Certainly, the exuberant elasticity of Shakespeare’s brain, and the sometimes fantastic landscapes he conjured, for places he’d never been — the enchanted island of “The Tempest”; the Alexandria of “Antony and Cleopatra” — justifiably electrify the creative impulses of directors and designers. I have no desire to curb the fertile dreamers of the theater. Sometimes a play fairly seamlessly accommodates a temporal transfer, as director Stephen Rayne accomplishes in his “Merry Wives,” by retaining the evocative English milieu of Windsor and simply pushing the era forward to World War I. And for the purposes of introducing the youngest to Shakespeare, some artful analogizing is useful, as the playwright Ken Ludwig has demonstrated, in adapting Shakespeare for high school drama clubs.
What I pine for, though, is for dreaming to be tailored a bit more conscientiously to the contours of the plays — and common sense.
How far from sense the ideas can veer was illustrated in Shakespeare Theatre Company’s recent transposition of “Much Ado About Nothing” to a hacienda in 1930s Cuba. Director Ethan McSweeny’s overly specific reinterpretation not only compelled an audience into a contrived cultural framework but also committed the clumsy error of translating characters’ names into what some perceived as ethnic stereotypes. The low characters Hugh Oatcake and George Seacoal became Juan Huevos and Jose Frijoles. After protests were raised, many of them by Latino artists, the production sensibly reverted to the original Shakespearean names.
As in Aaron Posner’s Wild West “Shrew” at Folger, it erred by hewing so faithfully to a concept that it was drained of an ineffable essence of authenticity.
My sneaking suspicion is that the mania for transporting a Rosalind or a Richard III to a newfangled forest or kingdom may sometimes be an anxious reflex, a product of a general unease in contemporary theater over the rigors of speaking the verse and fully illuminating character. What better way to take some of the pressure off a cast’s uneven vocal skills than to plop actors into realms in which the flatness of speech more easily echoes that of our own?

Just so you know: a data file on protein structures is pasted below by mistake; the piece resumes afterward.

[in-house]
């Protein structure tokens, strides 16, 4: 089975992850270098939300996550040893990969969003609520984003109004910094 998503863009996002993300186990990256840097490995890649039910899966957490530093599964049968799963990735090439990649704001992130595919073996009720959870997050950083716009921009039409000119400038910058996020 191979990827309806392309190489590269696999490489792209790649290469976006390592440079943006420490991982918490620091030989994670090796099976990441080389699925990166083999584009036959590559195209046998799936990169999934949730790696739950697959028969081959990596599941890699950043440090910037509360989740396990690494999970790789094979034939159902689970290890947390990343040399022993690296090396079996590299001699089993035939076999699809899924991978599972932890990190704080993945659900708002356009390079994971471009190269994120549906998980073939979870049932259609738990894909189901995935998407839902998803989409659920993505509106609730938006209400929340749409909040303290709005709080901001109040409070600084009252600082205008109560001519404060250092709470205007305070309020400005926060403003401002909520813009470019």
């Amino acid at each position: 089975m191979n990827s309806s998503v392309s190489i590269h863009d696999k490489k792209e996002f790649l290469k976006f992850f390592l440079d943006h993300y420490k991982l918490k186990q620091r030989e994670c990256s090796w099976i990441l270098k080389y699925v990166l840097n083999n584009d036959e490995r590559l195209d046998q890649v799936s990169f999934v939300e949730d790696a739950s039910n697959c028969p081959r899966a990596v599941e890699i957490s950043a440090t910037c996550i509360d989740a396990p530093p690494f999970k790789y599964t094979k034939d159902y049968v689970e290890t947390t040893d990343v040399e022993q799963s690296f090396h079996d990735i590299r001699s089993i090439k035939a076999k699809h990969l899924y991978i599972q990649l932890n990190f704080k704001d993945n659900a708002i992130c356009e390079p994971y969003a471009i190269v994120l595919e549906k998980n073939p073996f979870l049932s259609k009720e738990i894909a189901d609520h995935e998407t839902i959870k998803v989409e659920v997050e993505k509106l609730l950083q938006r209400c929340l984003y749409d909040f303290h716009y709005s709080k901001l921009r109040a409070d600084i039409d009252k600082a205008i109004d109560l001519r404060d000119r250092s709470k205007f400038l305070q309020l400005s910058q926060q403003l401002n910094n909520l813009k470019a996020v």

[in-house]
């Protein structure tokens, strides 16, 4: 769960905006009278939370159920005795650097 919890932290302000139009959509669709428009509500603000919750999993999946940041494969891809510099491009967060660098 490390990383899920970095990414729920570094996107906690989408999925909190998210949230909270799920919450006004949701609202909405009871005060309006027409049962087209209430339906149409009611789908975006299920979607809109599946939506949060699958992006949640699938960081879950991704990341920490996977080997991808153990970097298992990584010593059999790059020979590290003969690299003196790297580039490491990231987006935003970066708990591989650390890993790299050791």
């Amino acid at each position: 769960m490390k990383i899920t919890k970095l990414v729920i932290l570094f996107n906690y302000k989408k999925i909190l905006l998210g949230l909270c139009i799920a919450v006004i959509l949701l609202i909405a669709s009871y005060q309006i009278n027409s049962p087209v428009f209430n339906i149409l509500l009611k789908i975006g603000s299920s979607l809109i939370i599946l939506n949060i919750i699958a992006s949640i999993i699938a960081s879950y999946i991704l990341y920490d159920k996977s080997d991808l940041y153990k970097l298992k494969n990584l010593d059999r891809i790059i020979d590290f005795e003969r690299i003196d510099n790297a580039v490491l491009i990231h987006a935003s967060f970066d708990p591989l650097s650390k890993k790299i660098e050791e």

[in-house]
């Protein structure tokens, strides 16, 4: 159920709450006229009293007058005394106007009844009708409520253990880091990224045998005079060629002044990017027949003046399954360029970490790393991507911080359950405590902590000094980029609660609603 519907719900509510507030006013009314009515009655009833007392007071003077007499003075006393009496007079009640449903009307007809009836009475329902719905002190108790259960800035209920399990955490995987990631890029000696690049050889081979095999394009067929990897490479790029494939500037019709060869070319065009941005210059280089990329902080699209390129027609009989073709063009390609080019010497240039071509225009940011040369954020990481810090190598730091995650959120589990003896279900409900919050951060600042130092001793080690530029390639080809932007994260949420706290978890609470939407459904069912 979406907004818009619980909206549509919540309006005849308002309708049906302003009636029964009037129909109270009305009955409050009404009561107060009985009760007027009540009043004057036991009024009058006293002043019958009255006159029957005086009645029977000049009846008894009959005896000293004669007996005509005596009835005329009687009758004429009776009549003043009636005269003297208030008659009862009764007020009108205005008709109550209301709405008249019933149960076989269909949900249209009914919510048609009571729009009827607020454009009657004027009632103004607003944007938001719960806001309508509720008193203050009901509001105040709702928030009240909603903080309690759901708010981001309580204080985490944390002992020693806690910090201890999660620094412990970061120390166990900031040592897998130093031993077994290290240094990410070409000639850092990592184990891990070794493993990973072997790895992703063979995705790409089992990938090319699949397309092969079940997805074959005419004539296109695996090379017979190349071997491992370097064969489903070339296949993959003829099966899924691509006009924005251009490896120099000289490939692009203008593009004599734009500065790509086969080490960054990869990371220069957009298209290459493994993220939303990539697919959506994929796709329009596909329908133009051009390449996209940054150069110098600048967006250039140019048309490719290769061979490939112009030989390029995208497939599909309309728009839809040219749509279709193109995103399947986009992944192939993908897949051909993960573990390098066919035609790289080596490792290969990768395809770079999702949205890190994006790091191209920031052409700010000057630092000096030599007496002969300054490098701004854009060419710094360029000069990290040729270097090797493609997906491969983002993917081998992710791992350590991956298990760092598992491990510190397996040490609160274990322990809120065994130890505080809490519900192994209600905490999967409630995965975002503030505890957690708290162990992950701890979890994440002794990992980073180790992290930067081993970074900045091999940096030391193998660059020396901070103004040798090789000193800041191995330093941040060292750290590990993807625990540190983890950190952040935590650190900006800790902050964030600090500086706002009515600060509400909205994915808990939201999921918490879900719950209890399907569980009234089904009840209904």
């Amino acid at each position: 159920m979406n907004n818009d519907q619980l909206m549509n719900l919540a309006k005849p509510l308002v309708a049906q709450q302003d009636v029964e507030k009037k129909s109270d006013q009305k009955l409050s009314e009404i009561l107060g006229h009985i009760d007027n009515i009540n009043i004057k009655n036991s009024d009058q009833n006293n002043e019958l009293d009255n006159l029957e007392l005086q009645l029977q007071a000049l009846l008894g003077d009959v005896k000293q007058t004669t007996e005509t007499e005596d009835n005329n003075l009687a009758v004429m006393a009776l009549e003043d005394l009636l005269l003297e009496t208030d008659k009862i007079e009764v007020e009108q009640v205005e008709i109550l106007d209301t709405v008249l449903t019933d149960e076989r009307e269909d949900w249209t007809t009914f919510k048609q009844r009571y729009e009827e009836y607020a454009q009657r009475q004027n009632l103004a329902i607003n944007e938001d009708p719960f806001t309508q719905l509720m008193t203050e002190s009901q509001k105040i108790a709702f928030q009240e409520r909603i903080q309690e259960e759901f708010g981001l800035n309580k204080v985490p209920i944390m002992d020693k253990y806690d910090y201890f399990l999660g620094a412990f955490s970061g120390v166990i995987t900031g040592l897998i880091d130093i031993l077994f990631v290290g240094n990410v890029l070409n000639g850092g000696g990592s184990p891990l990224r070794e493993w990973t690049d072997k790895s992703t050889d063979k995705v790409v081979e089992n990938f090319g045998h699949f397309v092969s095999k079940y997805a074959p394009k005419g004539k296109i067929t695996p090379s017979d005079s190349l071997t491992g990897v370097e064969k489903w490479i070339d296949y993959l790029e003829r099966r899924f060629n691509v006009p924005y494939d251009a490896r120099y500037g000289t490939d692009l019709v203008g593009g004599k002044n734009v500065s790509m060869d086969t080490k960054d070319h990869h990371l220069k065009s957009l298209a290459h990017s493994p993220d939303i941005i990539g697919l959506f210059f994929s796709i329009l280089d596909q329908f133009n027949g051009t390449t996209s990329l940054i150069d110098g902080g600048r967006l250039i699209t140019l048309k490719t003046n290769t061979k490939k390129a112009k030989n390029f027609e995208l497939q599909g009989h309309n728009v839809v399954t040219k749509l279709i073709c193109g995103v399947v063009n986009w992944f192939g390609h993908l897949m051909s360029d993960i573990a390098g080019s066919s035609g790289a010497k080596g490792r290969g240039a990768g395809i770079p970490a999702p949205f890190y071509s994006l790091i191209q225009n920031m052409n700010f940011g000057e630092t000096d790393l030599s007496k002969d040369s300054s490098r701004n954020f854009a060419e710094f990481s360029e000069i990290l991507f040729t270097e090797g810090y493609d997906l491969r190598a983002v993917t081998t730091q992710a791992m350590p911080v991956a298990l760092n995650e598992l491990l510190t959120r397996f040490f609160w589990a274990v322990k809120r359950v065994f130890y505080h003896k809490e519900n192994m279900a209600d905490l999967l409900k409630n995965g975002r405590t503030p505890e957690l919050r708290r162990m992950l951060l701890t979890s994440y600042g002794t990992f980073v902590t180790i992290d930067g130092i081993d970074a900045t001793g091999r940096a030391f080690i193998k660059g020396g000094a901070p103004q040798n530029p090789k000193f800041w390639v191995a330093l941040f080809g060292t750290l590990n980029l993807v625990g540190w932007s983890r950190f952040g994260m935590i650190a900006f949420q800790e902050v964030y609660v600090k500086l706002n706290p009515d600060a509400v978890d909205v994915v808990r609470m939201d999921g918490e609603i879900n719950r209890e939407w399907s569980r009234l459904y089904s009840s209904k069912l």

Some of the problems of transposition can be mitigated by actors of elite skill; Ian Merrill Peakes, whose range at Folger has encompassed both Iago and Henry VIII, comes to mind as an interpreter of Shakespeare who transcends concept; there is an invisibility to his technique —and a confidence with the language — that allows him to be absorbed into any scenario. For me, though, the ultimate in high-concept Shakespeare is a stripping away of all concept, epitomized by director Trevor Nunn’s extraordinary “Macbeth” with Judi Dench and Ian McKellen, way back in 1976. I’ve never again felt the minds of Elizabethan villains opened so nakedly before me.
Perhaps it’s the perpetual yearning for Shakespeare with that kind of sizzling immediacy that fuels my impatience with the intrusive global bunting that’s draped over his plays. And maybe that’s why my recent visit to Staunton, Va.’s American Shakespeare Center, where the staging is crisp and unvarnished, felt like such a tonic. In any event, I’m not holding my breath for a wholesale shift to bare-bones stagings and simpler dramatic virtues. The next time Verona looks like Vegas, or Viola pulls up in a Volvo, I’ll merely chalk it up to the same old, same old.